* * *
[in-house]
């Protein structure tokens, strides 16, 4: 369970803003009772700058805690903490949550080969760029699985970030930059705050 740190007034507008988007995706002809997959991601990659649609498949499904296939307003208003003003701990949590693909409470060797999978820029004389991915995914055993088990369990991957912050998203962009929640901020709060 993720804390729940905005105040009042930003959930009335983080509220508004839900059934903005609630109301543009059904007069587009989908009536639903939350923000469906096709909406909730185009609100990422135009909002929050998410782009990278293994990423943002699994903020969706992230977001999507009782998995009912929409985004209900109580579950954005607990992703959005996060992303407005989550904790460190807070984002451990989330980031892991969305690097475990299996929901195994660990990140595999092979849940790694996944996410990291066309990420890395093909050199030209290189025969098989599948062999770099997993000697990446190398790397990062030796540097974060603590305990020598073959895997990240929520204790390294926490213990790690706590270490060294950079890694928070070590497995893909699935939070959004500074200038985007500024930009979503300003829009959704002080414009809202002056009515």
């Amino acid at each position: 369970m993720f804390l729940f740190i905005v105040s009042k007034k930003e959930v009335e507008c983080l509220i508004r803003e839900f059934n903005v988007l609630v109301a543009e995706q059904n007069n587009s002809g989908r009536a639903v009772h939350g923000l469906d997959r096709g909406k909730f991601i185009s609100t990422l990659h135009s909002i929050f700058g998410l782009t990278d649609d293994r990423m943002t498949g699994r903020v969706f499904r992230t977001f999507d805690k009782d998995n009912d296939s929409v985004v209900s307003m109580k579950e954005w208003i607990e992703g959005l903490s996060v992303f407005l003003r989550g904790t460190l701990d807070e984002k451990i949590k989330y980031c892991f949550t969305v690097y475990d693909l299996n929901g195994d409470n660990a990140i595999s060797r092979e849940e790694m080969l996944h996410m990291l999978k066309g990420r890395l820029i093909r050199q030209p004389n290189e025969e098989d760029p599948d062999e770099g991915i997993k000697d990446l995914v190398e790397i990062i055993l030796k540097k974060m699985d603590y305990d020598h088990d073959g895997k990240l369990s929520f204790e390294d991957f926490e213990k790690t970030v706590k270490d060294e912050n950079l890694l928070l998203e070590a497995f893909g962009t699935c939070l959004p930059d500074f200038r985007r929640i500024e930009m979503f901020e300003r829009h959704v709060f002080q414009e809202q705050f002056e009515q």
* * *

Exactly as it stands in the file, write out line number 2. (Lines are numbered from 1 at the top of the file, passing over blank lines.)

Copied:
């Protein structure tokens, strides 16, 4: 369970803003009772700058805690903490949550080969760029699985970030930059705050 740190007034507008988007995706002809997959991601990659649609498949499904296939307003208003003003701990949590693909409470060797999978820029004389991915995914055993088990369990991957912050998203962009929640901020709060 993720804390729940905005105040009042930003959930009335983080509220508004839900059934903005609630109301543009059904007069587009989908009536639903939350923000469906096709909406909730185009609100990422135009909002929050998410782009990278293994990423943002699994903020969706992230977001999507009782998995009912929409985004209900109580579950954005607990992703959005996060992303407005989550904790460190807070984002451990989330980031892991969305690097475990299996929901195994660990990140595999092979849940790694996944996410990291066309990420890395093909050199030209290189025969098989599948062999770099997993000697990446190398790397990062030796540097974060603590305990020598073959895997990240929520204790390294926490213990790690706590270490060294950079890694928070070590497995893909699935939070959004500074200038985007500024930009979503300003829009959704002080414009809202002056009515």